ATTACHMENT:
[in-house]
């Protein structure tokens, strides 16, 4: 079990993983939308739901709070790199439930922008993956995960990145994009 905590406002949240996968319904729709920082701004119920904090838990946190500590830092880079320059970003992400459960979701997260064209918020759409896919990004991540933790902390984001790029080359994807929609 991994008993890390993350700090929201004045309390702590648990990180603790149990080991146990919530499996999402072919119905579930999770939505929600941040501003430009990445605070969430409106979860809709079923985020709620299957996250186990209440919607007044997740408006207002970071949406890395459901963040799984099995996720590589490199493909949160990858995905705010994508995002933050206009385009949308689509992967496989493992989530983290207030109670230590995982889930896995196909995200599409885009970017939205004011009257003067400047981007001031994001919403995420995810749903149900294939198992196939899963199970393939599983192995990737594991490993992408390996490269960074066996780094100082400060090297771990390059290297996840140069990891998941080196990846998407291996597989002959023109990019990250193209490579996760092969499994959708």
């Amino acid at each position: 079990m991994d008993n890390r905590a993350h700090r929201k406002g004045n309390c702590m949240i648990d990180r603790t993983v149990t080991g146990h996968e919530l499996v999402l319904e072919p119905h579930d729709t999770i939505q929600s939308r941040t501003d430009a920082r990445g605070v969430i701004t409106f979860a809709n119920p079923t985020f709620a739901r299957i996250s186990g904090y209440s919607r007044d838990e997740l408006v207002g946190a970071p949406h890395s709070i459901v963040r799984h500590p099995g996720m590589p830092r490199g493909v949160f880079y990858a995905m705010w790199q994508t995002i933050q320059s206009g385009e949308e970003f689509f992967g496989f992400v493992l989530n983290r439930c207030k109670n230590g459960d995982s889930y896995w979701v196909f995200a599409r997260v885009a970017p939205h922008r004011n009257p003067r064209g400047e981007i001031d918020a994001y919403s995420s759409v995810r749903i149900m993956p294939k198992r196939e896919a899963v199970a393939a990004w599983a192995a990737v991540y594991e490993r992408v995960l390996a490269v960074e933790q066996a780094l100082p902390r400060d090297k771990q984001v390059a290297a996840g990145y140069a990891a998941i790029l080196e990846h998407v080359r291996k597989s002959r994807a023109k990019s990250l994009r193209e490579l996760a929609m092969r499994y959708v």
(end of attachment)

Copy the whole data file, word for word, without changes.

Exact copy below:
[in-house]
């Protein structure tokens, strides 16, 4: 079990993983939308739901709070790199439930922008993956995960990145994009 905590406002949240996968319904729709920082701004119920904090838990946190500590830092880079320059970003992400459960979701997260064209918020759409896919990004991540933790902390984001790029080359994807929609 991994008993890390993350700090929201004045309390702590648990990180603790149990080991146990919530499996999402072919119905579930999770939505929600941040501003430009990445605070969430409106979860809709079923985020709620299957996250186990209440919607007044997740408006207002970071949406890395459901963040799984099995996720590589490199493909949160990858995905705010994508995002933050206009385009949308689509992967496989493992989530983290207030109670230590995982889930896995196909995200599409885009970017939205004011009257003067400047981007001031994001919403995420995810749903149900294939198992196939899963199970393939599983192995990737594991490993992408390996490269960074066996780094100082400060090297771990390059290297996840140069990891998941080196990846998407291996597989002959023109990019990250193209490579996760092969499994959708």
């Amino acid at each position: 079990m991994d008993n890390r905590a993350h700090r929201k406002g004045n309390c702590m949240i648990d990180r603790t993983v149990t080991g146990h996968e919530l499996v999402l319904e072919p119905h579930d729709t999770i939505q929600s939308r941040t501003d430009a920082r990445g605070v969430i701004t409106f979860a809709n119920p079923t985020f709620a739901r299957i996250s186990g904090y209440s919607r007044d838990e997740l408006v207002g946190a970071p949406h890395s709070i459901v963040r799984h500590p099995g996720m590589p830092r490199g493909v949160f880079y990858a995905m705010w790199q994508t995002i933050q320059s206009g385009e949308e970003f689509f992967g496989f992400v493992l989530n983290r439930c207030k109670n230590g459960d995982s889930y896995w979701v196909f995200a599409r997260v885009a970017p939205h922008r004011n009257p003067r064209g400047e981007i001031d918020a994001y919403s995420s759409v995810r749903i149900m993956p294939k198992r196939e896919a899963v199970a393939a990004w599983a192995a990737v991540y594991e490993r992408v995960l390996a490269v960074e933790q066996a780094l100082p902390r400060d090297k771990q984001v390059a290297a996840g990145y140069a990891a998941i790029l080196e990846h998407v080359r291996k597989s002959r994807a023109k990019s990250l994009r193209e490579l996760a929609m092969r499994y959708v």